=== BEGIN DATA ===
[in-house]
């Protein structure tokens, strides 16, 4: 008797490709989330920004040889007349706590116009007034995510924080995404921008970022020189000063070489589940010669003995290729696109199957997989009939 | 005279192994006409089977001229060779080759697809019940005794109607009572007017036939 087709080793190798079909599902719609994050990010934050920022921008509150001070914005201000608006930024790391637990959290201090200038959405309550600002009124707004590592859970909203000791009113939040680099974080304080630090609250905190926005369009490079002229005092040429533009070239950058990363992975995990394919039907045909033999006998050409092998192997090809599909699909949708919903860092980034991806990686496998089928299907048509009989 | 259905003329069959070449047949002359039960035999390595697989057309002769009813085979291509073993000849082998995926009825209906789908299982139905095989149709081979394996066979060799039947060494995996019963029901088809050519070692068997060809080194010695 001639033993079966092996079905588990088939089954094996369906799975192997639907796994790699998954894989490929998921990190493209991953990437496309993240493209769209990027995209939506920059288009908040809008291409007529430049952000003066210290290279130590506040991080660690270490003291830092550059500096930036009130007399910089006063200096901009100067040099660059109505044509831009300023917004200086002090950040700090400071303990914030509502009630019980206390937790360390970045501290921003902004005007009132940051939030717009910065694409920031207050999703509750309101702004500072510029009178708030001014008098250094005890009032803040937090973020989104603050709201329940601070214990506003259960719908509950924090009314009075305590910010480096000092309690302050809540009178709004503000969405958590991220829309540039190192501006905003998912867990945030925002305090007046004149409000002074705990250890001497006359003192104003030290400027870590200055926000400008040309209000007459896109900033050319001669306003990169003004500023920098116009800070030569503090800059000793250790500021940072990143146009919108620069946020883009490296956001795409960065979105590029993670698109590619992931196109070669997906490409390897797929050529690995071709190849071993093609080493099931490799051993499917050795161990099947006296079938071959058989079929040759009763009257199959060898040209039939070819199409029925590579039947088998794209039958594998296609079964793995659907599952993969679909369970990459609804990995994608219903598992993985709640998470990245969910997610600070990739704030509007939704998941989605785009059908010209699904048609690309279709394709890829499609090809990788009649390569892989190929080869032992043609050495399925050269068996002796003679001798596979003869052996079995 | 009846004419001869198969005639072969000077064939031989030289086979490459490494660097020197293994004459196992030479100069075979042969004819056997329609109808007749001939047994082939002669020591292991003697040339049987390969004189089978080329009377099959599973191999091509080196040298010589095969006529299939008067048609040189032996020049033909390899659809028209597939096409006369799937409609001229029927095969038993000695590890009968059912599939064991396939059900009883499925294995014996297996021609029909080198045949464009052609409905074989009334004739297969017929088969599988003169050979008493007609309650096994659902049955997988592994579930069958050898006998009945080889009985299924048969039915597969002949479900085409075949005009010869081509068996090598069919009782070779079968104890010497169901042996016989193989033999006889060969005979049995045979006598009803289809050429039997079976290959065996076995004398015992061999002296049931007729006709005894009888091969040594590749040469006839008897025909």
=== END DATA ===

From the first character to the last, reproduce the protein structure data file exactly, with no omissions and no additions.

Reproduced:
[in-house]
């Protein structure tokens, strides 16, 4: 008797490709989330920004040889007349706590116009007034995510924080995404921008970022020189000063070489589940010669003995290729696109199957997989009939 | 005279192994006409089977001229060779080759697809019940005794109607009572007017036939 087709080793190798079909599902719609994050990010934050920022921008509150001070914005201000608006930024790391637990959290201090200038959405309550600002009124707004590592859970909203000791009113939040680099974080304080630090609250905190926005369009490079002229005092040429533009070239950058990363992975995990394919039907045909033999006998050409092998192997090809599909699909949708919903860092980034991806990686496998089928299907048509009989 | 259905003329069959070449047949002359039960035999390595697989057309002769009813085979291509073993000849082998995926009825209906789908299982139905095989149709081979394996066979060799039947060494995996019963029901088809050519070692068997060809080194010695 001639033993079966092996079905588990088939089954094996369906799975192997639907796994790699998954894989490929998921990190493209991953990437496309993240493209769209990027995209939506920059288009908040809008291409007529430049952000003066210290290279130590506040991080660690270490003291830092550059500096930036009130007399910089006063200096901009100067040099660059109505044509831009300023917004200086002090950040700090400071303990914030509502009630019980206390937790360390970045501290921003902004005007009132940051939030717009910065694409920031207050999703509750309101702004500072510029009178708030001014008098250094005890009032803040937090973020989104603050709201329940601070214990506003259960719908509950924090009314009075305590910010480096000092309690302050809540009178709004503000969405958590991220829309540039190192501006905003998912867990945030925002305090007046004149409000002074705990250890001497006359003192104003030290400027870590200055926000400008040309209000007459896109900033050319001669306003990169003004500023920098116009800070030569503090800059000793250790500021940072990143146009919108620069946020883009490296956001795409960065979105590029993670698109590619992931196109070669997906490409390897797929050529690995071709190849071993093609080493099931490799051993499917050795161990099947006296079938071959058989079929040759009763009257199959060898040209039939070819199409029925590579039947088998794209039958594998296609079964793995659907599952993969679909369970990459609804990995994608219903598992993985709640998470990245969910997610600070990739704030509007939704998941989605785009059908010209699904048609690309279709394709890829499609090809990788009649390569892989190929080869032992043609050495399925050269068996002796003679001798596979003869052996079995 | 009846004419001869198969005639072969000077064939031989030289086979490459490494660097020197293994004459196992030479100069075979042969004819056997329609109808007749001939047994082939002669020591292991003697040339049987390969004189089978080329009377099959599973191999091509080196040298010589095969006529299939008067048609040189032996020049033909390899659809028209597939096409006369799937409609001229029927095969038993000695590890009968059912599939064991396939059900009883499925294995014996297996021609029909080198045949464009052609409905074989009334004739297969017929088969599988003169050979008493007609309650096994659902049955997988592994579930069958050898006998009945080889009985299924048969039915597969002949479900085409075949005009010869081509068996090598069919009782070779079968104890010497169901042996016989193989033999006889060969005979049995045979006598009803289809050429039997079976290959065996076995004398015992061999002296049931007729006709005894009888091969040594590749040469006839008897025909």